The math behind TOTO: Here's why it (statistically) doesn't make financial sense to play

Traditions that are mainstays of Chinese New Year in Singapore include: Home visitations, Lou Hei, gambling with friends and family, and the TOTO Hong Bao Draw. This year, the Group 1 prize is $12 million and the draw will be held on 7 February 2020 at 9.30pm.

We agree that it might be fun to purchase "hope" (and we will probably be among those who buy a ticket ourselves), it is also true that Singaporeans will probably start their year better by abstaining and thus not losing money. Here's why.


For those who don't know how to play TOTO, here is quick summary of the key rules.

  1. You pick at least 6 numbers between 1 and 49.
  2. During each draw, 6 Winning Numbers and 1 Additional Numbers are drawn.
  3. If your chosen numbers match at least 3 of the Winning Numbers, you win a prize. The amount you receive depends on how many of your chosen numbers match the Winning Numbers.
  4. Another important caveat is that if is more than 1 winner in Groups 1 to 4, prizes will be divided equally among all winners of the group. The prize amounts for Groups 5 to 7 are fixed.


When you play TOTO, you do so in hopes of winning the eye-watering top prize. But what are your odds of doing so? To answer this question, we dusted off our copy of Schaum's and refreshed our knowledge on Permutations and Combinations.

We need to match all 6 numbers from a possible list of 49. Since the numbers don't repeat, there is only 1 possible combination that will yield us the top prize.

Thus, C(49, 6) = 1/13,983,816

In other words, the odds of winning is about 1 in 14 million.

To say this is extremely poor odds would be an understatement.

Then again, we humans are bad at gauging immensely improbably events. One way to think about whether how much value your $1 lottery ticket has is to calculate its Net Present Value.


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The actual odds and prize value would can only be calculated once sales closes, since additional 54 per cent of sales in each draw would be added to grow the prize pool.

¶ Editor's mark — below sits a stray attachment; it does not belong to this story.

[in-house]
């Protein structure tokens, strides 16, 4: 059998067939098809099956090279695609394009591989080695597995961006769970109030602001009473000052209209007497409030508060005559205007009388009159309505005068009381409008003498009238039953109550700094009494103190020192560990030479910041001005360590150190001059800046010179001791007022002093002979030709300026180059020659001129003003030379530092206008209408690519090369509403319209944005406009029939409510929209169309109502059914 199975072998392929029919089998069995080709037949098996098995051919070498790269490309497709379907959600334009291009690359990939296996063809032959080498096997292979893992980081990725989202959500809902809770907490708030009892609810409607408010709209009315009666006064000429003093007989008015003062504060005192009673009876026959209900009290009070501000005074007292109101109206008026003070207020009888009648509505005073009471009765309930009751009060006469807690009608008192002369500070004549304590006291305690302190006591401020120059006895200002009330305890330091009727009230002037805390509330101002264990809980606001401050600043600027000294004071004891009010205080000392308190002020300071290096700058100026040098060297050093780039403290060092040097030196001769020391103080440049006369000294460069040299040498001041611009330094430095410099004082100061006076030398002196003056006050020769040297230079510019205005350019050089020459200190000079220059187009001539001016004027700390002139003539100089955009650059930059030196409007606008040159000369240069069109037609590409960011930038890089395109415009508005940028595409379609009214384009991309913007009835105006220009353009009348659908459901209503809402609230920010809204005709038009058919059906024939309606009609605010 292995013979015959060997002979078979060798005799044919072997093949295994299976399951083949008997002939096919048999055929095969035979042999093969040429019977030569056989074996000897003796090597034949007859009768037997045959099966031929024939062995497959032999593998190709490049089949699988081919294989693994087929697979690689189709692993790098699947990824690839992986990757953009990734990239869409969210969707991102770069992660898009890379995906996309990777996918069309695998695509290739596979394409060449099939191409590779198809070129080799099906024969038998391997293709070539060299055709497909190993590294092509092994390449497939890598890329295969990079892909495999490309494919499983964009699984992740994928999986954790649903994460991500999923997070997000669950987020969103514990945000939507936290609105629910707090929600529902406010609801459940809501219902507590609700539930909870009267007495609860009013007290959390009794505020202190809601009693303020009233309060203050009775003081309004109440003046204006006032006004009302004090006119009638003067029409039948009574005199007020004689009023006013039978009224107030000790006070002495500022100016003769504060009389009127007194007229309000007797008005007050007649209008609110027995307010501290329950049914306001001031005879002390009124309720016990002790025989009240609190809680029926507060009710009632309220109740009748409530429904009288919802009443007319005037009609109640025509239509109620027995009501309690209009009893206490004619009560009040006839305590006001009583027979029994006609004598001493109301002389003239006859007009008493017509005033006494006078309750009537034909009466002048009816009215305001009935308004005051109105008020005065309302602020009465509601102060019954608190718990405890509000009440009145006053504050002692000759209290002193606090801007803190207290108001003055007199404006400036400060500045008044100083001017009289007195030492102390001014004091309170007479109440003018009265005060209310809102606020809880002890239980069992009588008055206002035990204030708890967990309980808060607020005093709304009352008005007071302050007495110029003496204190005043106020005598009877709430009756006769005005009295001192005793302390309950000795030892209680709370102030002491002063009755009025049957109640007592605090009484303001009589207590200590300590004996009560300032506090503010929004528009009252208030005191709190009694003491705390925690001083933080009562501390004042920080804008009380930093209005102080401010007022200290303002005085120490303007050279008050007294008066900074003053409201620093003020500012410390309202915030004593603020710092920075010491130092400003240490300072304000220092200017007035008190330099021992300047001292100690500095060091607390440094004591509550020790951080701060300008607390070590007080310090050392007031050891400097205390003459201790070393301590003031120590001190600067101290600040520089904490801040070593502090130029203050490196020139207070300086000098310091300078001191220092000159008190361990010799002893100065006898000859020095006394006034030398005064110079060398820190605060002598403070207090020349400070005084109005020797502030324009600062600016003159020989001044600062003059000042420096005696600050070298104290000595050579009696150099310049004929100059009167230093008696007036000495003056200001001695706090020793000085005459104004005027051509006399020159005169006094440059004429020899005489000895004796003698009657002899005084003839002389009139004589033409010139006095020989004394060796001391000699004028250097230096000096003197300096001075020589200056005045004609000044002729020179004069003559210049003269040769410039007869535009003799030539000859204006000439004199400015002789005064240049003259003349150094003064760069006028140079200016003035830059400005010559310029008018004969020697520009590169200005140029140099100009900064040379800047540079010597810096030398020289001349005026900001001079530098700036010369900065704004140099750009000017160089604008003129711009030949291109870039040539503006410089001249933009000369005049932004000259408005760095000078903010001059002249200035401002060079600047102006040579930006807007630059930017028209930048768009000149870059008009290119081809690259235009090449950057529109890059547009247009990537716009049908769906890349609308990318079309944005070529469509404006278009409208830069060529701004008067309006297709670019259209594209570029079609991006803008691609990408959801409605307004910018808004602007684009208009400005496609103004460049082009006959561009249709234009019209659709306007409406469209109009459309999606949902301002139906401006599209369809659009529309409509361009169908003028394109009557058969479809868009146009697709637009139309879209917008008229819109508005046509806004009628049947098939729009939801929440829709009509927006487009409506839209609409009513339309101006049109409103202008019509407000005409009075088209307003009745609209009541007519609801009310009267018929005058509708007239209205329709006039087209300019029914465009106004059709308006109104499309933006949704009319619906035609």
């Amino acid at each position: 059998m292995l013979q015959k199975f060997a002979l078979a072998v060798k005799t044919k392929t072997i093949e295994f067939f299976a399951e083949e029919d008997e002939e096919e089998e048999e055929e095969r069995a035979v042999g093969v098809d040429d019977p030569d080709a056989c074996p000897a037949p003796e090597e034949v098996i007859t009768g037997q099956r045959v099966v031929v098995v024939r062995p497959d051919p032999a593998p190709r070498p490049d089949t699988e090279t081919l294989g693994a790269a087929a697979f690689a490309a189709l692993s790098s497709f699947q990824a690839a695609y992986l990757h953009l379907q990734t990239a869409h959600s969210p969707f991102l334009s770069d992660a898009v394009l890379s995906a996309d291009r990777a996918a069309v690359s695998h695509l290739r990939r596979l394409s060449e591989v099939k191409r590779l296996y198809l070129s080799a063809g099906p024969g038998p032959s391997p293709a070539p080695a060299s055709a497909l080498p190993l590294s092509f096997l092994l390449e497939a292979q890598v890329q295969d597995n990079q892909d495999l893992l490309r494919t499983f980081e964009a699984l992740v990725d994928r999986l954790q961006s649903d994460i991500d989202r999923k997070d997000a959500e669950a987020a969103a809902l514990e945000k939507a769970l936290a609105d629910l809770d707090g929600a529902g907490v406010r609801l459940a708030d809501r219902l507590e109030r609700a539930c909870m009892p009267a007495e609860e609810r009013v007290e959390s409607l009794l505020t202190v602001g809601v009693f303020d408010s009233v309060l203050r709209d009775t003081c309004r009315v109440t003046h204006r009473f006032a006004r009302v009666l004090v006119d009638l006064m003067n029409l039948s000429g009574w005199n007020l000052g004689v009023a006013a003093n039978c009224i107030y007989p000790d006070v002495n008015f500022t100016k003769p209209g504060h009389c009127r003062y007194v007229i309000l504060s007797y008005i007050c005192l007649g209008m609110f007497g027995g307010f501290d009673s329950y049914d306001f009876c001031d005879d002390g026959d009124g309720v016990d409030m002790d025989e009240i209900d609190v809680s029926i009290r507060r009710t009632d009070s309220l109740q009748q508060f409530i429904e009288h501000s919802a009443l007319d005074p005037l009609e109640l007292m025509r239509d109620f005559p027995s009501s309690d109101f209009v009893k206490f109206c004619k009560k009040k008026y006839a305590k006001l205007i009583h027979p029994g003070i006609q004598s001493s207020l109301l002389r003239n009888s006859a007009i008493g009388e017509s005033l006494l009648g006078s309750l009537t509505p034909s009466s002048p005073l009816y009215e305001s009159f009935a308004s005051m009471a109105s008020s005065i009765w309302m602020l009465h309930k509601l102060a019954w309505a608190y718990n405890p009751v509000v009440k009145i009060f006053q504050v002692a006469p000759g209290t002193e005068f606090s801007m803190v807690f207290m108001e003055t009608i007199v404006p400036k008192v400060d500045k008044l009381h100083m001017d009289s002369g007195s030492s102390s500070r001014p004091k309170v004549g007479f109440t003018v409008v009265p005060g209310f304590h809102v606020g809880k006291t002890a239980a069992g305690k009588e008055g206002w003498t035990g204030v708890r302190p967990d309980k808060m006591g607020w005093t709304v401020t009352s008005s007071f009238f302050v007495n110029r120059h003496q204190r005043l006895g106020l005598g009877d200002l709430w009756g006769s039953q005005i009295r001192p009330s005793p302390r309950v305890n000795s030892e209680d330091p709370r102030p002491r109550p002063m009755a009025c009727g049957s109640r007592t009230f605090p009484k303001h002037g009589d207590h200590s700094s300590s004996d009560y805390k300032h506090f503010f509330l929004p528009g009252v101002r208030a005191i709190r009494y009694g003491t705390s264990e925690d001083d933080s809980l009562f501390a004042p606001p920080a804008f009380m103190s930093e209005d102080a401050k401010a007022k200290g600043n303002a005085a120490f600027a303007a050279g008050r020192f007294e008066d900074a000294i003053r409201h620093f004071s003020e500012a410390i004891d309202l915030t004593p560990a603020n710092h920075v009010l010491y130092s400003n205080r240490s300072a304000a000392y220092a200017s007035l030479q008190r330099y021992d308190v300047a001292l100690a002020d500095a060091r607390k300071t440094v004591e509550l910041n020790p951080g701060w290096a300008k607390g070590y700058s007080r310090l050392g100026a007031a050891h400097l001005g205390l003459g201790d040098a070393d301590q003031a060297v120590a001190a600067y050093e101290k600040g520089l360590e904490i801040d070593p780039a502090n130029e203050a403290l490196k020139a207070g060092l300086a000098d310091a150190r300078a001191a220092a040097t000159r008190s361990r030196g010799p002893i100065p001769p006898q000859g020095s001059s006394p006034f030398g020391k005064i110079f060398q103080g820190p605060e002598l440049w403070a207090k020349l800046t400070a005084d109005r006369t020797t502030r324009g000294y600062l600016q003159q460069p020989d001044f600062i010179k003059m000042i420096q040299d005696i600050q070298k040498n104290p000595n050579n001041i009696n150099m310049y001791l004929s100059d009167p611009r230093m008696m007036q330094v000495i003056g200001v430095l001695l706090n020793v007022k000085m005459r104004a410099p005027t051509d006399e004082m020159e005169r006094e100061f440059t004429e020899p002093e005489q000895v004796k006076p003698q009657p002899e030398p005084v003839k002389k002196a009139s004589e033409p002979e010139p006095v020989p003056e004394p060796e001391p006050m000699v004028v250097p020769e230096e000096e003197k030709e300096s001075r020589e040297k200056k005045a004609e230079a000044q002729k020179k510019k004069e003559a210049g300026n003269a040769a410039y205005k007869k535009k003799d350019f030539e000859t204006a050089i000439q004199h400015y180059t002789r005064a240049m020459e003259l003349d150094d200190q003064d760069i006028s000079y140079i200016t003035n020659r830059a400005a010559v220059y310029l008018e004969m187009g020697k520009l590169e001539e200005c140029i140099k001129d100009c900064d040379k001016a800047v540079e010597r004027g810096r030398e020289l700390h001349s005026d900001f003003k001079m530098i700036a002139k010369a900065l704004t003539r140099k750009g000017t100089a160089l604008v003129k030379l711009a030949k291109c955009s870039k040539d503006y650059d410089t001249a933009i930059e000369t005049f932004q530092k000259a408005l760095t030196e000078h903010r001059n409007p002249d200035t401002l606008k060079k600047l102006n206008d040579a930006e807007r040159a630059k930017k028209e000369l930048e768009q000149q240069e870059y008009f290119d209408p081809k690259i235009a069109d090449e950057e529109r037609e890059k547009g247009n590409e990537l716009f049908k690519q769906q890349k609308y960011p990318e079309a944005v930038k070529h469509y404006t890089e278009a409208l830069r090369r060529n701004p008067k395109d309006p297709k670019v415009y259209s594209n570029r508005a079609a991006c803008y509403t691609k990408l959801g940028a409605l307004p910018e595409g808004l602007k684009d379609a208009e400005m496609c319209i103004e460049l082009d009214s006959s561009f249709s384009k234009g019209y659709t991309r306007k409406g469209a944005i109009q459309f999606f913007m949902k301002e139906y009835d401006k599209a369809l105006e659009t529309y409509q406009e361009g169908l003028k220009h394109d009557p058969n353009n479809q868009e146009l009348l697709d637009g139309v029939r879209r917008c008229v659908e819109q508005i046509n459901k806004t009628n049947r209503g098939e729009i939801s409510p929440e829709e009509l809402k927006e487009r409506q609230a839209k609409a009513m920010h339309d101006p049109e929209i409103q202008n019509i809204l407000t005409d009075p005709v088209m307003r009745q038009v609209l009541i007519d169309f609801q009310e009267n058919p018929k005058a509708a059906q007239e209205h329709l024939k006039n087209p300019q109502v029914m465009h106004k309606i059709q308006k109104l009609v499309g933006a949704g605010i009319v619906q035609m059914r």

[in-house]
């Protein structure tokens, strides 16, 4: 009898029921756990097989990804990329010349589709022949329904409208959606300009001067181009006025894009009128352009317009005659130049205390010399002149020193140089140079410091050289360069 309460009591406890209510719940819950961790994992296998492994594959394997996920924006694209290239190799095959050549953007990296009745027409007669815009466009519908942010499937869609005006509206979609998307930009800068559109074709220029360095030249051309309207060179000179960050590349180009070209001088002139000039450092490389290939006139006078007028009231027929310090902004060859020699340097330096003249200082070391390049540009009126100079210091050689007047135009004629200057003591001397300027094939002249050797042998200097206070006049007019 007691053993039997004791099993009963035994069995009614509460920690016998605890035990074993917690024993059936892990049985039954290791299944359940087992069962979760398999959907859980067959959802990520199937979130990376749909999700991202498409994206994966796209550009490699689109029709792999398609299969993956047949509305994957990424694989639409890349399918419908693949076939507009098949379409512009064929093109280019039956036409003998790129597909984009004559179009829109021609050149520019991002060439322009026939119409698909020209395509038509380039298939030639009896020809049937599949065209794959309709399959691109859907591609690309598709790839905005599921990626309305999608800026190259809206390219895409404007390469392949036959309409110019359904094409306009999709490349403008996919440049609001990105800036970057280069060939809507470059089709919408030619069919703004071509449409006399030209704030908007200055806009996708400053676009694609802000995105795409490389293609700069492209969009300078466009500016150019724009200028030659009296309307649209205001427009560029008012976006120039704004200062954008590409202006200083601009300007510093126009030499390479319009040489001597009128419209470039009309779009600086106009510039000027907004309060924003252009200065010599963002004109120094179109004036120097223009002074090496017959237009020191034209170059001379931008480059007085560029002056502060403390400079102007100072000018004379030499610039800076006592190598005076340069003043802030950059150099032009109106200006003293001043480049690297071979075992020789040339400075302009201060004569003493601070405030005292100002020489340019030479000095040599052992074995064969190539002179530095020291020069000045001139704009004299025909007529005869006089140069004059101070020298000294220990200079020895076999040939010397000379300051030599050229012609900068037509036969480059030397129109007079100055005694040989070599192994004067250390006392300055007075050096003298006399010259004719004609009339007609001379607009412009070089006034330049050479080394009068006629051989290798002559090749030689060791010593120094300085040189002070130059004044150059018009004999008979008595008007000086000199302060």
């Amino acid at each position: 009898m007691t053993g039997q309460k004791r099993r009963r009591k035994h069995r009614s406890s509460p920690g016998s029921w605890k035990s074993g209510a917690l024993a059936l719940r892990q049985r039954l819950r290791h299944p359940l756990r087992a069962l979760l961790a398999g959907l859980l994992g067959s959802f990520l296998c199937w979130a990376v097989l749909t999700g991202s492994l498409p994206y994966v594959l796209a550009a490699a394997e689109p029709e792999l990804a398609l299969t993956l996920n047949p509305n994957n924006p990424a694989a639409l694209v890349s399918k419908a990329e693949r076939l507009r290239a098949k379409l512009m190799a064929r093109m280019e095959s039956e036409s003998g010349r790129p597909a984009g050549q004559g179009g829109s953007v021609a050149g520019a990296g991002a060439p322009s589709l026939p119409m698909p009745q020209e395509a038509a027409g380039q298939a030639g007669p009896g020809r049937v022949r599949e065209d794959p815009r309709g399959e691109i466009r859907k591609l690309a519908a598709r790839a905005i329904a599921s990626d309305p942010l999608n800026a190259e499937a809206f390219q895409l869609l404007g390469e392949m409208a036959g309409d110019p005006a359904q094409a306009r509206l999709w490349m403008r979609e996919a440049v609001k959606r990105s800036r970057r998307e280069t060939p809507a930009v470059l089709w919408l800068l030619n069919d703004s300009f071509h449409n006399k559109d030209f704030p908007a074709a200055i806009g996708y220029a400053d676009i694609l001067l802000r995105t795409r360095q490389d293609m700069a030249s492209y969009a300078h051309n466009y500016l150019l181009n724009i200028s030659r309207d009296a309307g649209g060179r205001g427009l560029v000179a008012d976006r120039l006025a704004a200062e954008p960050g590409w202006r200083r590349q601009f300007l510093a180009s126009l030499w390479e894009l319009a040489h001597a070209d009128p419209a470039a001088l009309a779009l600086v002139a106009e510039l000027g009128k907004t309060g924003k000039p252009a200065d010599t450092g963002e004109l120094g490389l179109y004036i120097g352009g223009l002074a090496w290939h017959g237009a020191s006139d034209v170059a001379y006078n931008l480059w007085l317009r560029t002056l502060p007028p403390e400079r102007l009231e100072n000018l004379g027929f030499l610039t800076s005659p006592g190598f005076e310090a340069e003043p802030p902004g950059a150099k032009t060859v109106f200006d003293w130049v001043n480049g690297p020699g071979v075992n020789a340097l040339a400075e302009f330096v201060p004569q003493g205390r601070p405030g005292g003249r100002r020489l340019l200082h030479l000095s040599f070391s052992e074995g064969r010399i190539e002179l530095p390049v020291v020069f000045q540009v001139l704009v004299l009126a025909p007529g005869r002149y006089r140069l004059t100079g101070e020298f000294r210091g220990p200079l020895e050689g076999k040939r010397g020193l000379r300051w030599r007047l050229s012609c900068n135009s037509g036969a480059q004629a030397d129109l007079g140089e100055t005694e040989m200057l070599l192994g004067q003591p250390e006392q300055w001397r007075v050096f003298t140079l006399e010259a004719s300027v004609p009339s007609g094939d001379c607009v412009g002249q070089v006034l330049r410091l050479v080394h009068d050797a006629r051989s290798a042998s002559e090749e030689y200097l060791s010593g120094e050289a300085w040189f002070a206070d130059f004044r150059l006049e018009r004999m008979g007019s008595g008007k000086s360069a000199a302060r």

For the purposes of this calculation, we assume that the prize pool is $31,578,947 - based on $12 million being 38 per cent of the prize pool.

We also assume we only buy 1 TOTO ticket and ignore other players for now. In other words, this is how much your TOTO ticket is worth if you were the only one playing.

PHOTO: Dollars and Sense

If we multiply the probability of winning by the prize money and sum up the total probable winnings, we will have a Present Value of $76.16. Subtracting the $1 we used to buy our TOTO ticket, we would get a Net Present Value of $75.16.

And if we add up all the probabilities of winning, the chances of actually winning something in any of the groups is 1.9 per cent.

Not bad, isn't it?

Unfortunately for you, Singapore Pools does not operate the draw just for you. When you consider other players and how they affect your winnings, your TOTO ticket's Net Present Value looks very different.


If you recall, the prize money in Group 1, 2, 3 & 4 will be split in the event that there are multiple winners for each group.

Again, it is impossible to calculate the expected value because there is no way to know for certain how many winners there would be in each category. We can, however, use the average of the number of winners from each group in the past 5 Hong Bao Draws.

PHOTO: Dollars and Sense

If we take this into account and calculate the present value of our TOTO ticket, we get a very different conclusion:

PHOTO: Dollars and Sense

The expected value has significantly reduced to $0.77. If we subtract the $1 used to buy our ticket, our Net Present Value is now negative $0.23.

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Now do you see why it doesn't make statistical sense to play TOTO?

Ironically, your TOTO ticket's Net Present Value would be highest at a time when the least players are playing the game.

All other players know that. But because none of the players have perfect information on when equilibrium is reached (where the Present Value of a $1 TOTO ticket is slightly above $1), it is impossible to "game" the system.

Thus, the real winner of every Hong Bao draw, remains Singapore Pools.


On a lighter note, the participation in TOTO betting should be one of leisure and a topic with friends and family during this festive period. However, if you are thinking of getting rich just because of this Hong Bao draw, don't put too much hope into it as you would for any other regular TOTO draws.

Let's exercise a Responsible Play mentality to TOTO (or any other form of gambling) as a recreational activity and never as a get-rich-quick-scheme or form of "investment".

This article was first published in Dollars and Sense